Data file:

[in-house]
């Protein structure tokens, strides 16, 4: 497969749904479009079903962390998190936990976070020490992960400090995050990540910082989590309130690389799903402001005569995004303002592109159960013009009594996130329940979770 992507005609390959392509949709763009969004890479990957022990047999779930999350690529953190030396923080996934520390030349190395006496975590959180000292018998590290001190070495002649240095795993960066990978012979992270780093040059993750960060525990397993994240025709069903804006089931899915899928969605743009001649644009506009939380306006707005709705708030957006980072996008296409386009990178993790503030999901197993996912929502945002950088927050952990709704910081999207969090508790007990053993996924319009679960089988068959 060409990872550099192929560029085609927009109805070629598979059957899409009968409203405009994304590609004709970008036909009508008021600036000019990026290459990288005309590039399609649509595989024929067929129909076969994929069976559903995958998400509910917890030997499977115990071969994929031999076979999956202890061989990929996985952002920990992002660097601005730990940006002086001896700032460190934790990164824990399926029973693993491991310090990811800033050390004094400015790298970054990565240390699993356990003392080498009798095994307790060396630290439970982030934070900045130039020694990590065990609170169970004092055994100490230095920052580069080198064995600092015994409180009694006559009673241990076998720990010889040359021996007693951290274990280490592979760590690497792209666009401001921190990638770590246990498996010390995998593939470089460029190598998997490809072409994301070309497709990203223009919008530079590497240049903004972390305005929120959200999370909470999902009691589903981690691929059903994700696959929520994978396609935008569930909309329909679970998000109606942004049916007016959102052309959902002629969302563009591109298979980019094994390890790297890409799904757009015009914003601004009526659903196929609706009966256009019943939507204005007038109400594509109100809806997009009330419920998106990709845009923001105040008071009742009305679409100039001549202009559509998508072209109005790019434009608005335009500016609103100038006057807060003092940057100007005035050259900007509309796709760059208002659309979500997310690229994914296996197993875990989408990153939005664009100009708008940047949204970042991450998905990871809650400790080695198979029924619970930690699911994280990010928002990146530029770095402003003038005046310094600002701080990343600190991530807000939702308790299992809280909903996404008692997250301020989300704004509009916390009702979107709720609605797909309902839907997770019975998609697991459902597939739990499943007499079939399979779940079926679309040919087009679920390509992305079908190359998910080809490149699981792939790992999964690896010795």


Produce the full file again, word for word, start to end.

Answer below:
[in-house]
């Protein structure tokens, strides 16, 4: 497969749904479009079903962390998190936990976070020490992960400090995050990540910082989590309130690389799903402001005569995004303002592109159960013009009594996130329940979770 992507005609390959392509949709763009969004890479990957022990047999779930999350690529953190030396923080996934520390030349190395006496975590959180000292018998590290001190070495002649240095795993960066990978012979992270780093040059993750960060525990397993994240025709069903804006089931899915899928969605743009001649644009506009939380306006707005709705708030957006980072996008296409386009990178993790503030999901197993996912929502945002950088927050952990709704910081999207969090508790007990053993996924319009679960089988068959 060409990872550099192929560029085609927009109805070629598979059957899409009968409203405009994304590609004709970008036909009508008021600036000019990026290459990288005309590039399609649509595989024929067929129909076969994929069976559903995958998400509910917890030997499977115990071969994929031999076979999956202890061989990929996985952002920990992002660097601005730990940006002086001896700032460190934790990164824990399926029973693993491991310090990811800033050390004094400015790298970054990565240390699993356990003392080498009798095994307790060396630290439970982030934070900045130039020694990590065990609170169970004092055994100490230095920052580069080198064995600092015994409180009694006559009673241990076998720990010889040359021996007693951290274990280490592979760590690497792209666009401001921190990638770590246990498996010390995998593939470089460029190598998997490809072409994301070309497709990203223009919008530079590497240049903004972390305005929120959200999370909470999902009691589903981690691929059903994700696959929520994978396609935008569930909309329909679970998000109606942004049916007016959102052309959902002629969302563009591109298979980019094994390890790297890409799904757009015009914003601004009526659903196929609706009966256009019943939507204005007038109400594509109100809806997009009330419920998106990709845009923001105040008071009742009305679409100039001549202009559509998508072209109005790019434009608005335009500016609103100038006057807060003092940057100007005035050259900007509309796709760059208002659309979500997310690229994914296996197993875990989408990153939005664009100009708008940047949204970042991450998905990871809650400790080695198979029924619970930690699911994280990010928002990146530029770095402003003038005046310094600002701080990343600190991530807000939702308790299992809280909903996404008692997250301020989300704004509009916390009702979107709720609605797909309902839907997770019975998609697991459902597939739990499943007499079939399979779940079926679309040919087009679920390509992305079908190359998910080809490149699981792939790992999964690896010795």